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Preview Boo Saville's Totem

January 31, 2010 by Kay

Boo Saville will be exhibiting at Trolley Gallery from Friday 5th Feb - Saturday 13th March 2010. Visit the preview of Totem on Thursday 4th February and read more on the exhibition on the press release below.

To see Saville's work with Other Criteria, click here.

TOTEM_EVITE

PRESS RELEASE:

TOTEM BOO SAVILLE 5th February – 13th March Private View Thursday 4th February, 7-9pm

Trolley Gallery is proud to present a second solo show by artist Boo Saville. Entitled ‘Totem’, this new body of work encapsulates the unifying anthropological and archeological aspects evident in her work, and her representation of the deceased captured through an exploration of various forms of mark-making, itself a reflection of human expression and representation.

Saville constantly researches source material from a wide variety of documentary and scientific origins; books, journals and resources such as the Wellcome Institute. The internet also offers an almost limitless exploration of imagery and keywords, the small, often low resolution images becoming the direct subject matter in the final work, where the colours and often gnarled compositions of a deceased human translate into a delicate and detailed painting and drawing. “There is beauty and creativity in the process of destruction. I am interested in decay not as a negative reduction but as a unifying symbol of matter, of our bodies. There is a clarity for me when something is stripped down to the bare bones and studied or just observed.”

The anthropologist Claude Lévi-Strauss argued that human thought was equal in both Western civilized and savage minds, while the use of a totem, or a physical representation to project a figurehead in tribes, was only in the absence of their understanding of ‘abstract entities’. Here, Saville’s subject matter varies from a nineteenth-century explorer preserved under the ice, the terrain of the skin rendered as visible as the striped cotton shirt he wears, to tribal shrunken heads in the tropics, Egyptian mummies, and twentieth century forensic photographs of death scenes. In the absence of a traditional totemic figure, we interpret the various geographical and chronological locations of Saville’s human subjects as incorporating this idea of a ‘totem’, a classification system and a unifying kinship that brings together the life form apparent in death.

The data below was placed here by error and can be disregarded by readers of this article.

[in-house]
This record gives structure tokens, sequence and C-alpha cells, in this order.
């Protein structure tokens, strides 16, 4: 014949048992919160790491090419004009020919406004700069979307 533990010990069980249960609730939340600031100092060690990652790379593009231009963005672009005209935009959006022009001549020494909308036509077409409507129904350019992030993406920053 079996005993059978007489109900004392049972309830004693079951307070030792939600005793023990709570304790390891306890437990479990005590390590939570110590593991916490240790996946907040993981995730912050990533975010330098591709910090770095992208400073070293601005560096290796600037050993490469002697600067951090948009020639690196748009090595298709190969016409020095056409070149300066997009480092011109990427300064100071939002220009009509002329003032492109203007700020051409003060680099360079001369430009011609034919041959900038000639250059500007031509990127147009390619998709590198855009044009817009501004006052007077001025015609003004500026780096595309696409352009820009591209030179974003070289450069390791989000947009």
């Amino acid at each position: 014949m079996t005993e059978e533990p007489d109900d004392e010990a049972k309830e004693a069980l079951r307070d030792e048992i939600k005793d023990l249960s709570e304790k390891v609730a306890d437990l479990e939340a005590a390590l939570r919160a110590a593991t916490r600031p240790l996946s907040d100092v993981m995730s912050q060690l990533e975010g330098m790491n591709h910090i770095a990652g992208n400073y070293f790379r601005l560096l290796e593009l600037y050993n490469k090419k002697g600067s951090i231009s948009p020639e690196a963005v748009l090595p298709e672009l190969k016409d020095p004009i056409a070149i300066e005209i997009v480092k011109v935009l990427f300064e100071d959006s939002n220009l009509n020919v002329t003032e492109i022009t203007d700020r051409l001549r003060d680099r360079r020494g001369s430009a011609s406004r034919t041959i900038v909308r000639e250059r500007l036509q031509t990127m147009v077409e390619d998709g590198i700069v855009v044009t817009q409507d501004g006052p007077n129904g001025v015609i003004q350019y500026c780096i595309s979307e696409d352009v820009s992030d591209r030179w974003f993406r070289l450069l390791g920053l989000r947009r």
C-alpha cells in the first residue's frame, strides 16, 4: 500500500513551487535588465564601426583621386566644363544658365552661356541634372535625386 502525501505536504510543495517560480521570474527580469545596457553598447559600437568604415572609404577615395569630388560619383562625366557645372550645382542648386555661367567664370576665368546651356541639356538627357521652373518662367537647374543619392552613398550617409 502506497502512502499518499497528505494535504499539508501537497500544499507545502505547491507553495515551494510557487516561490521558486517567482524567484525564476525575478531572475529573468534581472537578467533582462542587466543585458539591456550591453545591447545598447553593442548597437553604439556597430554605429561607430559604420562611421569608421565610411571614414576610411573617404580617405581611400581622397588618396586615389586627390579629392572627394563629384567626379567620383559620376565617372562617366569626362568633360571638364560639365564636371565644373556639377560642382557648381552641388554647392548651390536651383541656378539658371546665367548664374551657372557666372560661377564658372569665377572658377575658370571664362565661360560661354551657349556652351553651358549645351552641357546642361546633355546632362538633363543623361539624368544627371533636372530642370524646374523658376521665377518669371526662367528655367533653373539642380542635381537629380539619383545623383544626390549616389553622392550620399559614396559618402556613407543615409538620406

Using everyday bleach on black canvas, staining and draining the colour from the material with painterly expression and gestures, Saville has transformed some of these discoveries of the ancient and preserved using a material as accessible and everyday as the internet where the images are found. This use of unorthodox material echoes Saville’s recent drawings produced using ordinary biros, as she explains, “I enjoy playing with everyday materials, like biros or bleach or clothes dye, by juxtaposing their domesticity with an intensive use it takes them to a higher level.” The relatively brutal mark-making of bleach incorporates both the rawness of the subject matter, and Saville’s awareness of mark-making inherent in ancient cultures as a tool of observation, such as an Aboriginal landscape in abstract shapes, with her own painterly instinct. “With painting it's very important to forget everything you ever knew about it to have the guts to make a solid gesture.” Visually the bleach on canvas evokes an X ray, a tool often associated with the forensic analysis of living bodies and ancient artefacts. “There is something about the tracing of time as if it is a window into the past that I am interested in and archaeology reveals the evidence of our existence.”

Sigmund Freud’s book “Totem and Taboo: Resemblances Between the Mental Lives of Savages and Neurotics”, brings together the archaeological with the anthropological and the religious by exploring the origins of human society with our behaviour and thoughts today. Saville’s painting here that looks at first glance to be the classic ‘Pieta’ composition, the figure of Mary cradling her son Jesus, is in fact the figure of a tribal man holding close, in an either protective or nurturing way, the body of a preserved mummy. The symbolic gesture for the viewer being the association with human grief and/or compassion in the scene. Saville states, “Being aware of our own mortality is an exclusively human trait, a burden and the price we pay for consciousness. I think in my work, I am interested in the seduction of beauty and contemplation of our situation through this quiet state.”